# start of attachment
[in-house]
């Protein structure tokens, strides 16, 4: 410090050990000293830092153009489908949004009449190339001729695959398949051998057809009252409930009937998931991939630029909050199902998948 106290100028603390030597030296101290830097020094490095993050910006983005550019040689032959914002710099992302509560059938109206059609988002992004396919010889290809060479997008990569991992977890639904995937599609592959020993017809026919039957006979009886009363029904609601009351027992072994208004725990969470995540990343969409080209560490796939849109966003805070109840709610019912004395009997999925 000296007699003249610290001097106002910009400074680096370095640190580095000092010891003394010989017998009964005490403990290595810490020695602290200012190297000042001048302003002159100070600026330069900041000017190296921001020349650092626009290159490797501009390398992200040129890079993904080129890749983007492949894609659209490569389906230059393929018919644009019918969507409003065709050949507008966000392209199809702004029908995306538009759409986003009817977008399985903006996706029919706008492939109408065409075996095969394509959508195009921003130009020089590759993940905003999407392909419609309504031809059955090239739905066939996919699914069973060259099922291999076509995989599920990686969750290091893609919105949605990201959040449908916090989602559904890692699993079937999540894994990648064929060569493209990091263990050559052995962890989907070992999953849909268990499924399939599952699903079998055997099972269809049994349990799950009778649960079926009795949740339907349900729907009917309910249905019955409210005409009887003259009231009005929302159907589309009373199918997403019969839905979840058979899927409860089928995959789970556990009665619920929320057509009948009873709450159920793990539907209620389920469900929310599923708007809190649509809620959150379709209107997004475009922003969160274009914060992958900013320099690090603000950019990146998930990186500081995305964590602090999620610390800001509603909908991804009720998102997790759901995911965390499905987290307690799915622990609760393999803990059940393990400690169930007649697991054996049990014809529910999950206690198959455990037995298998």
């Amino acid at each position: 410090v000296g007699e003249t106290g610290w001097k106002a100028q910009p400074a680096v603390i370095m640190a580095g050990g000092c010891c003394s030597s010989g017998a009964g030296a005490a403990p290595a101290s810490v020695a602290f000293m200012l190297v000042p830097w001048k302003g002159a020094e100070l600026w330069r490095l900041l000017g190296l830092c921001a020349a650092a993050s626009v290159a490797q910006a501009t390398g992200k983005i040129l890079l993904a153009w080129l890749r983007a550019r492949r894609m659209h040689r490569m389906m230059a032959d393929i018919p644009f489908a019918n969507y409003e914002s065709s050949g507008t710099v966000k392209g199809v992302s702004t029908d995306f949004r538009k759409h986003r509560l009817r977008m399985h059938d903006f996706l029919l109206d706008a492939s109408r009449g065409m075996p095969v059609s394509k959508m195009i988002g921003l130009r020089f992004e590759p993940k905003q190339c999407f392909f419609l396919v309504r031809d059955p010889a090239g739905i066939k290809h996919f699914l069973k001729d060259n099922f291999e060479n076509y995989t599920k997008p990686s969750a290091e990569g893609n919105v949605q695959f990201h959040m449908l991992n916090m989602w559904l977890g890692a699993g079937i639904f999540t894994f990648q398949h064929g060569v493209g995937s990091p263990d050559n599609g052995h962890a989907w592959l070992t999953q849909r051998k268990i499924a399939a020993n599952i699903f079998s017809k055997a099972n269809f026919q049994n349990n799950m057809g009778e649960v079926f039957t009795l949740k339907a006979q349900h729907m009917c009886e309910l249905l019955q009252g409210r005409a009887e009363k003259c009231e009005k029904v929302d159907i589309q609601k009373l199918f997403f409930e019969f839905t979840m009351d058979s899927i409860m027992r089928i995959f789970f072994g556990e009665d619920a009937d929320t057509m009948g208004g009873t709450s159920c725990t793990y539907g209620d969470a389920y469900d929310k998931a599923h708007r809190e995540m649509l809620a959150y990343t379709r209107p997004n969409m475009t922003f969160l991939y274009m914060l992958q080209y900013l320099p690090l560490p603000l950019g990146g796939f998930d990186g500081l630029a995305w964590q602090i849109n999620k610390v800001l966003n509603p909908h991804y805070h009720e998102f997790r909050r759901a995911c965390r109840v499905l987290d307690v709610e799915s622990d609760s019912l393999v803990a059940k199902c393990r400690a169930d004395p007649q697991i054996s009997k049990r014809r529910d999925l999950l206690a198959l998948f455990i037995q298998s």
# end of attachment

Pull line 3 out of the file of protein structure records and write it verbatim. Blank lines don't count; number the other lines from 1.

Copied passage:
């Amino acid at each position: 410090v000296g007699e003249t106290g610290w001097k106002a100028q910009p400074a680096v603390i370095m640190a580095g050990g000092c010891c003394s030597s010989g017998a009964g030296a005490a403990p290595a101290s810490v020695a602290f000293m200012l190297v000042p830097w001048k302003g002159a020094e100070l600026w330069r490095l900041l000017g190296l830092c921001a020349a650092a993050s626009v290159a490797q910006a501009t390398g992200k983005i040129l890079l993904a153009w080129l890749r983007a550019r492949r894609m659209h040689r490569m389906m230059a032959d393929i018919p644009f489908a019918n969507y409003e914002s065709s050949g507008t710099v966000k392209g199809v992302s702004t029908d995306f949004r538009k759409h986003r509560l009817r977008m399985h059938d903006f996706l029919l109206d706008a492939s109408r009449g065409m075996p095969v059609s394509k959508m195009i988002g921003l130009r020089f992004e590759p993940k905003q190339c999407f392909f419609l396919v309504r031809d059955p010889a090239g739905i066939k290809h996919f699914l069973k001729d060259n099922f291999e060479n076509y995989t599920k997008p990686s969750a290091e990569g893609n919105v949605q695959f990201h959040m449908l991992n916090m989602w559904l977890g890692a699993g079937i639904f999540t894994f990648q398949h064929g060569v493209g995937s990091p263990d050559n599609g052995h962890a989907w592959l070992t999953q849909r051998k268990i499924a399939a020993n599952i699903f079998s017809k055997a099972n269809f026919q049994n349990n799950m057809g009778e649960v079926f039957t009795l949740k339907a006979q349900h729907m009917c009886e309910l249905l019955q009252g409210r005409a009887e009363k003259c009231e009005k029904v929302d159907i589309q609601k009373l199918f997403f409930e019969f839905t979840m009351d058979s899927i409860m027992r089928i995959f789970f072994g556990e009665d619920a009937d929320t057509m009948g208004g009873t709450s159920c725990t793990y539907g209620d969470a389920y469900d929310k998931a599923h708007r809190e995540m649509l809620a959150y990343t379709r209107p997004n969409m475009t922003f969160l991939y274009m914060l992958q080209y900013l320099p690090l560490p603000l950019g990146g796939f998930d990186g500081l630029a995305w964590q602090i849109n999620k610390v800001l966003n509603p909908h991804y805070h009720e998102f997790r909050r759901a995911c965390r109840v499905l987290d307690v709610e799915s622990d609760s019912l393999v803990a059940k199902c393990r400690a169930d004395p007649q697991i054996s009997k049990r014809r529910d999925l999950l206690a198959l998948f455990i037995q298998s």